The functionality of using table partitions to speed up queries and make tables more manageable as data amounts grow has been available in Postgres for a long time already, with nicer declarative support available from v10 – so in general it’s a known technique for developers. But what is not so uniformly clear is the way how low-level partition management is done…as Postgres leaves it to users but no real standard tools or even concepts have emerged.
So it happened again that a customer approached me with a plan to use partitions for an action logging use case…but could not find a nice tool to his liking after a session of googling and was looking for some advice. Sure I know some tools…but my actual advice seemed quite unconventional and surprising for him: Why all the craziness with tools for this simple task? Why not throw together and use something simple yourself?
The problem with tools
Of course tools in a broader sense are necessary and great, we wouldn’t be here today without our stone axe and especially software developers thrive on skilful use of editors, programming languages, etc. But the thing with tools is that you should really know when you actually need to use one! And when it comes to simple, isolated tasks I’d argue that it’s better to delay picking one until you absolutely need one and understand the “problem space” on a sufficiently good level. As adopting some deeply integrated software tools also bring risks to the table – like the added additional complexity. When something then goes sour you’re usually up for some serious sweating / swearing as you quickly need to gain a deep understanding of the tool’s internals (as it was mostly set up some X months or years ago and who remembers all this stuff) – a tough thing to do when the production database is unable to process user queries and your manager is breathing down your neck.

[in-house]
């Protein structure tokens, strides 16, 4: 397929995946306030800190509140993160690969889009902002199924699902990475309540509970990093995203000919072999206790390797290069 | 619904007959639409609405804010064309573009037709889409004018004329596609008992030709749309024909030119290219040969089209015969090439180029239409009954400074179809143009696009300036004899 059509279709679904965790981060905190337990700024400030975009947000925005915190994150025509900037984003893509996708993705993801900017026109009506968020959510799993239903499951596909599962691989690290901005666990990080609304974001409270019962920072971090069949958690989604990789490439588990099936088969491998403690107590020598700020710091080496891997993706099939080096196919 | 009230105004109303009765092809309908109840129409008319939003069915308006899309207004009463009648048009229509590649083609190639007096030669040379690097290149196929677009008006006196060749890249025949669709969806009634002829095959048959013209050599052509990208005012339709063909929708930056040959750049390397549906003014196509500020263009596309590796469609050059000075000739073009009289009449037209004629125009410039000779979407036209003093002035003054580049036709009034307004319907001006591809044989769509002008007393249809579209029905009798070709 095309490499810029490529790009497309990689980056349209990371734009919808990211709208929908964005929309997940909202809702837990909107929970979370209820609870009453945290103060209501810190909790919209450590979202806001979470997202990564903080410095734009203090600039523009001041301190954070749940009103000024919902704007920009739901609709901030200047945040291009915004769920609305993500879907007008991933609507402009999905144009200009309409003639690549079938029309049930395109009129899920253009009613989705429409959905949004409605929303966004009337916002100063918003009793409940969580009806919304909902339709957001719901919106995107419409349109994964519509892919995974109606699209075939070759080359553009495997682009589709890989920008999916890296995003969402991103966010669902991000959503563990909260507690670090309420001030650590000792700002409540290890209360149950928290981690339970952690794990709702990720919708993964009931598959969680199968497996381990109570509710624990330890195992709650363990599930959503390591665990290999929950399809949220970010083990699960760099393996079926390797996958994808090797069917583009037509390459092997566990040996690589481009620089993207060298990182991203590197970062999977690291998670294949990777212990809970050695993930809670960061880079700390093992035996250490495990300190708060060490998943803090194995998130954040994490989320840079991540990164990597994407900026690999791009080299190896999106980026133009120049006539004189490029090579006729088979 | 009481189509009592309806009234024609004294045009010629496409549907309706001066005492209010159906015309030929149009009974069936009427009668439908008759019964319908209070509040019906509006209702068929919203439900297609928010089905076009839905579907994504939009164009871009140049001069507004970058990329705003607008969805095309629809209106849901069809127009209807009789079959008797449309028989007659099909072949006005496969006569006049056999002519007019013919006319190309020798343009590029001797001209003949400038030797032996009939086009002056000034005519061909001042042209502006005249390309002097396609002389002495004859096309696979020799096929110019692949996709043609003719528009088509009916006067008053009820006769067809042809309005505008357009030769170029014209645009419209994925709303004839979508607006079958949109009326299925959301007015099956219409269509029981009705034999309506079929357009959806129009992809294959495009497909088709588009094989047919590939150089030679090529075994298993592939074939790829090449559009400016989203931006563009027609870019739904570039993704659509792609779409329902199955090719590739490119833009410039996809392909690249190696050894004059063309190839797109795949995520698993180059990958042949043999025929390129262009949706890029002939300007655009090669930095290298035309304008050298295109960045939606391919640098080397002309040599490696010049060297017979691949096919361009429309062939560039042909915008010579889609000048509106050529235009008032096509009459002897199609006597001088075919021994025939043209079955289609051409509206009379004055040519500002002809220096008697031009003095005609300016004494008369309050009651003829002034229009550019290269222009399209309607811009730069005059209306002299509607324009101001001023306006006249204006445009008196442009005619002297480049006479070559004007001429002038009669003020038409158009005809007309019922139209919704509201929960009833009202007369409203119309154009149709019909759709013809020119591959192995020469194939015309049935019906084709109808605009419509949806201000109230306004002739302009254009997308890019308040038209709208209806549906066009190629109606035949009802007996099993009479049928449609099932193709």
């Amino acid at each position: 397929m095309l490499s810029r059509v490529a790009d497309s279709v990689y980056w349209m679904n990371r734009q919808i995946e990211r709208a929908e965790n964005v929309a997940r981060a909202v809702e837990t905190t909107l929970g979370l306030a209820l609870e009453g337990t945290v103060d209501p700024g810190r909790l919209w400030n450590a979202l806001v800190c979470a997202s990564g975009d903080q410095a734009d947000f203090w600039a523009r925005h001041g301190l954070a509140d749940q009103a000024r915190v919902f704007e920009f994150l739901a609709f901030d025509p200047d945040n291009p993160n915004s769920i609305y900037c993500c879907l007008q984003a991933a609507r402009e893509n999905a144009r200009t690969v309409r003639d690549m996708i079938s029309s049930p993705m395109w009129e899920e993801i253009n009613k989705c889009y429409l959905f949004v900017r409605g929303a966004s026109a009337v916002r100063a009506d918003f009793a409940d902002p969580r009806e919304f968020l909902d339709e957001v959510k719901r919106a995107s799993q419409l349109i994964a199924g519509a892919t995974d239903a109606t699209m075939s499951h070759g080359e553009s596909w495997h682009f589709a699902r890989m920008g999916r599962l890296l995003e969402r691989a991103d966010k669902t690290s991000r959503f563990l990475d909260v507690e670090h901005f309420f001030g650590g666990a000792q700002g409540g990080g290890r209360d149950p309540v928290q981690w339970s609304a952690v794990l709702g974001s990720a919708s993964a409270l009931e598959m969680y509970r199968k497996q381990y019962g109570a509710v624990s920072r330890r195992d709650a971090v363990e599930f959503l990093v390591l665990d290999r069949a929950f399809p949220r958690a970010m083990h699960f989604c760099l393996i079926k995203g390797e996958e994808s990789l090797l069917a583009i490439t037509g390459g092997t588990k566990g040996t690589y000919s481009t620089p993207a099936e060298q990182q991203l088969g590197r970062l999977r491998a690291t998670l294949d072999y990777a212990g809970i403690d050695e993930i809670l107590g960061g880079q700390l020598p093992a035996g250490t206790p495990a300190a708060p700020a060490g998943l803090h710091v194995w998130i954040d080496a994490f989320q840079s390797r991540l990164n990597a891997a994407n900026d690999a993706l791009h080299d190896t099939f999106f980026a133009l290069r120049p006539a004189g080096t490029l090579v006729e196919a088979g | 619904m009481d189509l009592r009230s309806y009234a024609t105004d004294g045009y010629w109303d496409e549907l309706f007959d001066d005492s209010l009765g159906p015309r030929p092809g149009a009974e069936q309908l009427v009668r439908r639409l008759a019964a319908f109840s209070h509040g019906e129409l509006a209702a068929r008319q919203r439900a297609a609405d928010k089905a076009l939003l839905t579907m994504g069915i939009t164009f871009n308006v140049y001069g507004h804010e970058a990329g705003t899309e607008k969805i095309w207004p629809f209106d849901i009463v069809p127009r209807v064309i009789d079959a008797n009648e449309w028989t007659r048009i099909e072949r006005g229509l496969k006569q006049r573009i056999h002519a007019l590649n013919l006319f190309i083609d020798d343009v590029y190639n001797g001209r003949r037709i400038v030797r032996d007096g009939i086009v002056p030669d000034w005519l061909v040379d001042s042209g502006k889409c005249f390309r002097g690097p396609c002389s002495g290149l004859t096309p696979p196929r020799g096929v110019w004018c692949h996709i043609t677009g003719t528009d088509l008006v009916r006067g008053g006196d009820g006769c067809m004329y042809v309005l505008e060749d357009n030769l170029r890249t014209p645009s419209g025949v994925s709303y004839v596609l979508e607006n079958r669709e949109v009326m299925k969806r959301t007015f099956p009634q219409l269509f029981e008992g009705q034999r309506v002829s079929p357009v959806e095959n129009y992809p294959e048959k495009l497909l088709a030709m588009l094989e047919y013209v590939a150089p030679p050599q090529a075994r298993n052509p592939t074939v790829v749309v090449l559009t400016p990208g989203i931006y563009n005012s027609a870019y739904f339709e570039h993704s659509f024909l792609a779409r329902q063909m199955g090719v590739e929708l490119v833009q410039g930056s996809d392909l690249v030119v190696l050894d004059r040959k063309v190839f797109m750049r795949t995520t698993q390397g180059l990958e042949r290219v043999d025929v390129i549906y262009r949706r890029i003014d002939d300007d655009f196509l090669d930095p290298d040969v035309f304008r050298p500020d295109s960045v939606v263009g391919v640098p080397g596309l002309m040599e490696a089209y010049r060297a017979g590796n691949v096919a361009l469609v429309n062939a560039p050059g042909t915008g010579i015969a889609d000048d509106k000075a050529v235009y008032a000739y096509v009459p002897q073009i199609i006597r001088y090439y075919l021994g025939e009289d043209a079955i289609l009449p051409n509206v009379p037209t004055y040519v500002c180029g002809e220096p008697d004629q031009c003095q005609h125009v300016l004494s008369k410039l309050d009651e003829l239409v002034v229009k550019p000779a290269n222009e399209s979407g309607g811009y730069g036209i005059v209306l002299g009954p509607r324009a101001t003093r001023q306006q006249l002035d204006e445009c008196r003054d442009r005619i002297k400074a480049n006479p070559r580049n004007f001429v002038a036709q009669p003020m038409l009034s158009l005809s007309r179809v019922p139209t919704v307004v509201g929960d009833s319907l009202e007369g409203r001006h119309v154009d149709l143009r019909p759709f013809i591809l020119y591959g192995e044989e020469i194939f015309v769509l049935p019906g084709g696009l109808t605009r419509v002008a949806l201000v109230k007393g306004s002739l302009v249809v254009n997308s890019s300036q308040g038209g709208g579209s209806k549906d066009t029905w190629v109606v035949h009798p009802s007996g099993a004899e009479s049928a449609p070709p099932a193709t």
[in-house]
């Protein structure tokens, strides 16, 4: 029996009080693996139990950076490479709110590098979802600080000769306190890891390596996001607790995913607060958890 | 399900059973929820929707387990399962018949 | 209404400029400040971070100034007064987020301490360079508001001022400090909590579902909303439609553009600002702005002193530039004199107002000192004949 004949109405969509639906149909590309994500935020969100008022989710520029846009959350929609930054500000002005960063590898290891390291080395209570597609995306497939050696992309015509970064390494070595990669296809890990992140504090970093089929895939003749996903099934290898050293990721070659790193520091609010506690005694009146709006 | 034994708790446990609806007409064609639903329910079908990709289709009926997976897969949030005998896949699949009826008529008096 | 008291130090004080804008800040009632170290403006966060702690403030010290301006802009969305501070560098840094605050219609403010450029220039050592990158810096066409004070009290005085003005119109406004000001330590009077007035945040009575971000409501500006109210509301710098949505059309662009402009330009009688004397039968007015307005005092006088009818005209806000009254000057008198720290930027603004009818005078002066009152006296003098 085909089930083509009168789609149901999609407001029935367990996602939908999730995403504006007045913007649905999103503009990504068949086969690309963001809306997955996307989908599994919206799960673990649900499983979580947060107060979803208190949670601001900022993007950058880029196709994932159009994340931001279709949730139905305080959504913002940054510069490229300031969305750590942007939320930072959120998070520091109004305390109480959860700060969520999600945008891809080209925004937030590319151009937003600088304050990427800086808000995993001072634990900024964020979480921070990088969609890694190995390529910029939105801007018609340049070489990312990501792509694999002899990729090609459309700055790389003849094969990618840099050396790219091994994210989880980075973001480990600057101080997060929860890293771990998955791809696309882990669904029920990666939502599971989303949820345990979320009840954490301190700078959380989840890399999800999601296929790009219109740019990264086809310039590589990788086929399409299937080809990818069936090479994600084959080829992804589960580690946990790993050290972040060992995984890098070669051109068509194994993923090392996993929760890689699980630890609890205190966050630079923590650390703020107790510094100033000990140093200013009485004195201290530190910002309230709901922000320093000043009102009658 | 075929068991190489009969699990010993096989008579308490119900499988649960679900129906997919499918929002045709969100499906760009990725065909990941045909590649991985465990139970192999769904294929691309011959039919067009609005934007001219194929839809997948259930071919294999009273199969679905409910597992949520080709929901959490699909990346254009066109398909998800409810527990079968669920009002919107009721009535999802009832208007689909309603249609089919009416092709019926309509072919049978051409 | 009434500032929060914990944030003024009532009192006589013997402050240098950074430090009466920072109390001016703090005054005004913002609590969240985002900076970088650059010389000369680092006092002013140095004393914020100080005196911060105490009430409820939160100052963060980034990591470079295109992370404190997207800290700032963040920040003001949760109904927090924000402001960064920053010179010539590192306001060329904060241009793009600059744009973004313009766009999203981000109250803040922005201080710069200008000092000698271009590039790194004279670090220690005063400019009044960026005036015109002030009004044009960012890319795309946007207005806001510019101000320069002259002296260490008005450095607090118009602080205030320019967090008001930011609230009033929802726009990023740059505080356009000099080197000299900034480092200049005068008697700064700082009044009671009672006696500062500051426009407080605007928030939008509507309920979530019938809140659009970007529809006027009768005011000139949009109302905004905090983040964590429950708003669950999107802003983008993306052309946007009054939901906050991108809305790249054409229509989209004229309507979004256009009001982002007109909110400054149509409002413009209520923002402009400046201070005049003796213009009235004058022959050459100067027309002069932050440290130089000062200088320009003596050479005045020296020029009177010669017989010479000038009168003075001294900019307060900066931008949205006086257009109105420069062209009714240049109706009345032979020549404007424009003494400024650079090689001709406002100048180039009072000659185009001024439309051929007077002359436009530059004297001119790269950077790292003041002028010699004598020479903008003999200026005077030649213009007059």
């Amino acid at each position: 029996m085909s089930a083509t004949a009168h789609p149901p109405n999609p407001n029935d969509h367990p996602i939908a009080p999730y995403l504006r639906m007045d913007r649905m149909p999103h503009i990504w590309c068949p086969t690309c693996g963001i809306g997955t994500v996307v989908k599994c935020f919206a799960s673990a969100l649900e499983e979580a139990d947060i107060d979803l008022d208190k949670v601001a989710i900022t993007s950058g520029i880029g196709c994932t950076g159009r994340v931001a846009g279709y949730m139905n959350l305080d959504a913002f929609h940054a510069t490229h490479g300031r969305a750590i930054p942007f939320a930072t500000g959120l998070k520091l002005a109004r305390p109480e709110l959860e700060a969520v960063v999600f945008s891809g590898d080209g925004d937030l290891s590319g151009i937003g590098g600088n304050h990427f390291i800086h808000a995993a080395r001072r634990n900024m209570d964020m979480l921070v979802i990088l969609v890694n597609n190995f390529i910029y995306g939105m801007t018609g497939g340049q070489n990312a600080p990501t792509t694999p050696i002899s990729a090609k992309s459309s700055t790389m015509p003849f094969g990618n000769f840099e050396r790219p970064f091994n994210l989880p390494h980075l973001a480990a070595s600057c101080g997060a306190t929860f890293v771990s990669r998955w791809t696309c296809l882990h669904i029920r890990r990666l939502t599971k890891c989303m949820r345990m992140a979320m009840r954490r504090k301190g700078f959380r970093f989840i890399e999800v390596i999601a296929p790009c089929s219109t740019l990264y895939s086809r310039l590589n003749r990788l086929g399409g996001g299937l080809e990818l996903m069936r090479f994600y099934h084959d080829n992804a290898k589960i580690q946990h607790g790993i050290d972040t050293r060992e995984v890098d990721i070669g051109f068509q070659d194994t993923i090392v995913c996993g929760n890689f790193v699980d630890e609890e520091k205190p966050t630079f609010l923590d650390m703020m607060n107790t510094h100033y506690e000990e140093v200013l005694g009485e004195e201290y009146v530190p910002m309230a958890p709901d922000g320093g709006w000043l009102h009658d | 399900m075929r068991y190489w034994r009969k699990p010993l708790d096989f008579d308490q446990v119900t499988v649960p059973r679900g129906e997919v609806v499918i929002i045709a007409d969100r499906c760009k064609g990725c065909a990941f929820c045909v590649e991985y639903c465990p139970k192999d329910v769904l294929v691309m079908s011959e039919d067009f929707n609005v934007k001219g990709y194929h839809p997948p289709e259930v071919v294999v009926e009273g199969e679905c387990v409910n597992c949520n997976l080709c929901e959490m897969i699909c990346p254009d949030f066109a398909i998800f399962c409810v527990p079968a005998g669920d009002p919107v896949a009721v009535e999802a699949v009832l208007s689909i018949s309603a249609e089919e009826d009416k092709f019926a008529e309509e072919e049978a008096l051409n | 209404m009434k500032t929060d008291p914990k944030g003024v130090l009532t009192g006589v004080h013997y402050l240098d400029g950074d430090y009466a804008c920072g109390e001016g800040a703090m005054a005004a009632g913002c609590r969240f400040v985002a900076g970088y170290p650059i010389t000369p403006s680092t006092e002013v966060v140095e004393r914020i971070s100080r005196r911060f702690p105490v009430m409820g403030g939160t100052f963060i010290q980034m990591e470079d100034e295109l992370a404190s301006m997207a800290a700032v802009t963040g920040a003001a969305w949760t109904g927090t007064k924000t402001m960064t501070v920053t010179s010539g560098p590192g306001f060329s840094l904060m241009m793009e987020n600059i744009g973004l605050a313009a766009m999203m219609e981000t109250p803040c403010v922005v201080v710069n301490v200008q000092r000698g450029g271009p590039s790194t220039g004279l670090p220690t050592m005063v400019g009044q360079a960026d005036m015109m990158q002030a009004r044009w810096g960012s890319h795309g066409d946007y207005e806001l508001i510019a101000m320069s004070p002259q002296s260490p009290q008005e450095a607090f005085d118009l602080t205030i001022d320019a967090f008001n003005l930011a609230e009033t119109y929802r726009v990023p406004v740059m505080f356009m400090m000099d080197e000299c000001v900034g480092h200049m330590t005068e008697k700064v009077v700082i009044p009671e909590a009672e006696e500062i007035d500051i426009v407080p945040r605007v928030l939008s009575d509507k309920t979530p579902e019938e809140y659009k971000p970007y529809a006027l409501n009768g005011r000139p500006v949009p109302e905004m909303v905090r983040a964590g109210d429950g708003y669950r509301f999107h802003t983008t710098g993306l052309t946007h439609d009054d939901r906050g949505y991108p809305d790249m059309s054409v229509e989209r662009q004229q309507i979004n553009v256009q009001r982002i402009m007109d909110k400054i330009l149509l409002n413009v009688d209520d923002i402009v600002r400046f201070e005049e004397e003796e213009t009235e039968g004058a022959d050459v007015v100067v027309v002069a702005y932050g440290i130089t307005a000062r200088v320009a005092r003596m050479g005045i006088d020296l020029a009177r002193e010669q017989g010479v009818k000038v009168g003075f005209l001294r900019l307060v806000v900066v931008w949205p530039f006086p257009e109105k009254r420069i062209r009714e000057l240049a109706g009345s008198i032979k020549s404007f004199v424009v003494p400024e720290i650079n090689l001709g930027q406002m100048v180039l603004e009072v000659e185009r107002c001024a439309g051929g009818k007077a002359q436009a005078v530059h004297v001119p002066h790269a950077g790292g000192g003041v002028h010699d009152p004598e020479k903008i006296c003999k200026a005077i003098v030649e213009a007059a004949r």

Also most tools or products in the PostgreSQL realm are in the end just GitHub repos with code, but without the associated business model and support services behind them – so forget about any guarantees / SLA-s whatsoever unless you’re covered by some Postgres support provider – but even then not all 3rd party tools / extensions fall under the SLA typically.
But sure – if you evaluate the associated dangers, learn the basics, evaluate the project liveliness (a must for Open Source tools I think) one could look for some tools that more or less automatically take care of the needed tasks. For PostgreSQL partitioning tasks by the way I think the most common ones are pg_partman and the very similarly named pg_pathman.
Rolling your own